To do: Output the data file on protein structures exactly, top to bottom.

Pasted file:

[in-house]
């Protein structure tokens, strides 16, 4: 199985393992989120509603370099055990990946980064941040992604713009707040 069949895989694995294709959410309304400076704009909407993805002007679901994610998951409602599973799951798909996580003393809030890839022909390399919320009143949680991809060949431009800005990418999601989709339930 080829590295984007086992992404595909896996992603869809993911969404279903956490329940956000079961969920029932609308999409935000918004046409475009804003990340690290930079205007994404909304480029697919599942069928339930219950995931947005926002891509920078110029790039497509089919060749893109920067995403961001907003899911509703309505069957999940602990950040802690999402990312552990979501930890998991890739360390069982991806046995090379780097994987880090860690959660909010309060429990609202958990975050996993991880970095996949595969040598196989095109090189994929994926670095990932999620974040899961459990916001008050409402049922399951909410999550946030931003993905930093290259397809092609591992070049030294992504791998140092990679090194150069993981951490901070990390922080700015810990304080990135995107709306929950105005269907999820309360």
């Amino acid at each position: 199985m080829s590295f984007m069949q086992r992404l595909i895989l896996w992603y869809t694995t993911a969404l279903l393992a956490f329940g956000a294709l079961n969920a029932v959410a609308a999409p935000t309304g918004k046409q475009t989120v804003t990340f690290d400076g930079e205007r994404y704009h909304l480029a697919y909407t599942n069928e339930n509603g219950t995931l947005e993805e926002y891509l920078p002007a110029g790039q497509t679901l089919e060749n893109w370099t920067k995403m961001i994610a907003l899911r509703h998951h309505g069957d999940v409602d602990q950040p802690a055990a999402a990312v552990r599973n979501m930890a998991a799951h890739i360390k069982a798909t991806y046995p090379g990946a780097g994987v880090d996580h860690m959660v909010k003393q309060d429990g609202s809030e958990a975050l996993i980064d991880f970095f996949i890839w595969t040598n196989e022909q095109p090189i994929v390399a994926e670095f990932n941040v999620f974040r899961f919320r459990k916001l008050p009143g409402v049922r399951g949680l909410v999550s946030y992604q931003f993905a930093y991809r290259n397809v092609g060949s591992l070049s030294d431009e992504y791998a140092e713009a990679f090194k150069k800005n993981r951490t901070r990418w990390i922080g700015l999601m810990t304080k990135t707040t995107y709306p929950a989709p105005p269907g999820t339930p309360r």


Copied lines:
[in-house]
């Protein structure tokens, strides 16, 4: 199985393992989120509603370099055990990946980064941040992604713009707040 069949895989694995294709959410309304400076704009909407993805002007679901994610998951409602599973799951798909996580003393809030890839022909390399919320009143949680991809060949431009800005990418999601989709339930 080829590295984007086992992404595909896996992603869809993911969404279903956490329940956000079961969920029932609308999409935000918004046409475009804003990340690290930079205007994404909304480029697919599942069928339930219950995931947005926002891509920078110029790039497509089919060749893109920067995403961001907003899911509703309505069957999940602990950040802690999402990312552990979501930890998991890739360390069982991806046995090379780097994987880090860690959660909010309060429990609202958990975050996993991880970095996949595969040598196989095109090189994929994926670095990932999620974040899961459990916001008050409402049922399951909410999550946030931003993905930093290259397809092609591992070049030294992504791998140092990679090194150069993981951490901070990390922080700015810990304080990135995107709306929950105005269907999820309360």
């Amino acid at each position: 199985m080829s590295f984007m069949q086992r992404l595909i895989l896996w992603y869809t694995t993911a969404l279903l393992a956490f329940g956000a294709l079961n969920a029932v959410a609308a999409p935000t309304g918004k046409q475009t989120v804003t990340f690290d400076g930079e205007r994404y704009h909304l480029a697919y909407t599942n069928e339930n509603g219950t995931l947005e993805e926002y891509l920078p002007a110029g790039q497509t679901l089919e060749n893109w370099t920067k995403m961001i994610a907003l899911r509703h998951h309505g069957d999940v409602d602990q950040p802690a055990a999402a990312v552990r599973n979501m930890a998991a799951h890739i360390k069982a798909t991806y046995p090379g990946a780097g994987v880090d996580h860690m959660v909010k003393q309060d429990g609202s809030e958990a975050l996993i980064d991880f970095f996949i890839w595969t040598n196989e022909q095109p090189i994929v390399a994926e670095f990932n941040v999620f974040r899961f919320r459990k916001l008050p009143g409402v049922r399951g949680l909410v999550s946030y992604q931003f993905a930093y991809r290259n397809v092609g060949s591992l070049s030294d431009e992504y791998a140092e713009a990679f090194k150069k800005n993981r951490t901070r990418w990390i922080g700015l999601m810990t304080k990135t707040t995107y709306p929950a989709p105005p269907g999820t339930p309360r």